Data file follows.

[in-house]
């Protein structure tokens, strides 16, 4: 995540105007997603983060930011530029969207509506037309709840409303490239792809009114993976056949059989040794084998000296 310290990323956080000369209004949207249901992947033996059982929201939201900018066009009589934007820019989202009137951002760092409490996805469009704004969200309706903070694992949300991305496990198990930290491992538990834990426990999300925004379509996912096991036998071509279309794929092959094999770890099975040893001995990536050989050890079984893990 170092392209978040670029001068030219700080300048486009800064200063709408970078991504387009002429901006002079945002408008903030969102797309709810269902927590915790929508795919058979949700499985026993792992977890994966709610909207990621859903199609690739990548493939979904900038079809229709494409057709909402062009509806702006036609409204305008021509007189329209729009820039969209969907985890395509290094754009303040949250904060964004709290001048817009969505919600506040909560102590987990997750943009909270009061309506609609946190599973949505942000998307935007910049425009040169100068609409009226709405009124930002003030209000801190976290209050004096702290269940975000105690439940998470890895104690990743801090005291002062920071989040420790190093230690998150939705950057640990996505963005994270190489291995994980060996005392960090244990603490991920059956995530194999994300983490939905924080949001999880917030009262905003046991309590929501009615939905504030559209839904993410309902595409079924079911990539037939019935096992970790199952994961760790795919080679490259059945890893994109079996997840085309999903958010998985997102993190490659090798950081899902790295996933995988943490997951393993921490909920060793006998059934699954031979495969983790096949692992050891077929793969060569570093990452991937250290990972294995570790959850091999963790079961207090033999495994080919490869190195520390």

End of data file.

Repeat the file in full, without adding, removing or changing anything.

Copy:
[in-house]
């Protein structure tokens, strides 16, 4: 995540105007997603983060930011530029969207509506037309709840409303490239792809009114993976056949059989040794084998000296 310290990323956080000369209004949207249901992947033996059982929201939201900018066009009589934007820019989202009137951002760092409490996805469009704004969200309706903070694992949300991305496990198990930290491992538990834990426990999300925004379509996912096991036998071509279309794929092959094999770890099975040893001995990536050989050890079984893990 170092392209978040670029001068030219700080300048486009800064200063709408970078991504387009002429901006002079945002408008903030969102797309709810269902927590915790929508795919058979949700499985026993792992977890994966709610909207990621859903199609690739990548493939979904900038079809229709494409057709909402062009509806702006036609409204305008021509007189329209729009820039969209969907985890395509290094754009303040949250904060964004709290001048817009969505919600506040909560102590987990997750943009909270009061309506609609946190599973949505942000998307935007910049425009040169100068609409009226709405009124930002003030209000801190976290209050004096702290269940975000105690439940998470890895104690990743801090005291002062920071989040420790190093230690998150939705950057640990996505963005994270190489291995994980060996005392960090244990603490991920059956995530194999994300983490939905924080949001999880917030009262905003046991309590929501009615939905504030559209839904993410309902595409079924079911990539037939019935096992970790199952994961760790795919080679490259059945890893994109079996997840085309999903958010998985997102993190490659090798950081899902790295996933995988943490997951393993921490909920060793006998059934699954031979495969983790096949692992050891077929793969060569570093990452991937250290990972294995570790959850091999963790079961207090033999495994080919490869190195520390």